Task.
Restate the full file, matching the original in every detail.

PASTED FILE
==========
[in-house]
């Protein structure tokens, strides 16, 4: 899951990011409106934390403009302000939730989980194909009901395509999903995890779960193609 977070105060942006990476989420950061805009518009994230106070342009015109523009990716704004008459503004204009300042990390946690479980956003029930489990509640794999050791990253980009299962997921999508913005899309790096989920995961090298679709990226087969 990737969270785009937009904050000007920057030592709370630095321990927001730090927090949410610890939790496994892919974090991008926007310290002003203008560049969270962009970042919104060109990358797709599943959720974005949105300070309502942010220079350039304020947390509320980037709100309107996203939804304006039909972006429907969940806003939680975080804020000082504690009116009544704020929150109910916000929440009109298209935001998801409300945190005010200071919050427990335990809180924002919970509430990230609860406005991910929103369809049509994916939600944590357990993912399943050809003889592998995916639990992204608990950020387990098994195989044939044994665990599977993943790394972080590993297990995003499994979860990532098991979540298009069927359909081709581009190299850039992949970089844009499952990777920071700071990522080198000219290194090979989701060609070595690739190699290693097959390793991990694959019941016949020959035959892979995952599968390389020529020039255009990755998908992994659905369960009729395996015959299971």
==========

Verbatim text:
[in-house]
């Protein structure tokens, strides 16, 4: 899951990011409106934390403009302000939730989980194909009901395509999903995890779960193609 977070105060942006990476989420950061805009518009994230106070342009015109523009990716704004008459503004204009300042990390946690479980956003029930489990509640794999050791990253980009299962997921999508913005899309790096989920995961090298679709990226087969 990737969270785009937009904050000007920057030592709370630095321990927001730090927090949410610890939790496994892919974090991008926007310290002003203008560049969270962009970042919104060109990358797709599943959720974005949105300070309502942010220079350039304020947390509320980037709100309107996203939804304006039909972006429907969940806003939680975080804020000082504690009116009544704020929150109910916000929440009109298209935001998801409300945190005010200071919050427990335990809180924002919970509430990230609860406005991910929103369809049509994916939600944590357990993912399943050809003889592998995916639990992204608990950020387990098994195989044939044994665990599977993943790394972080590993297990995003499994979860990532098991979540298009069927359909081709581009190299850039992949970089844009499952990777920071700071990522080198000219290194090979989701060609070595690739190699290693097959390793991990694959019941016949020959035959892979995952599968390389020529020039255009990755998908992994659905369960009729395996015959299971």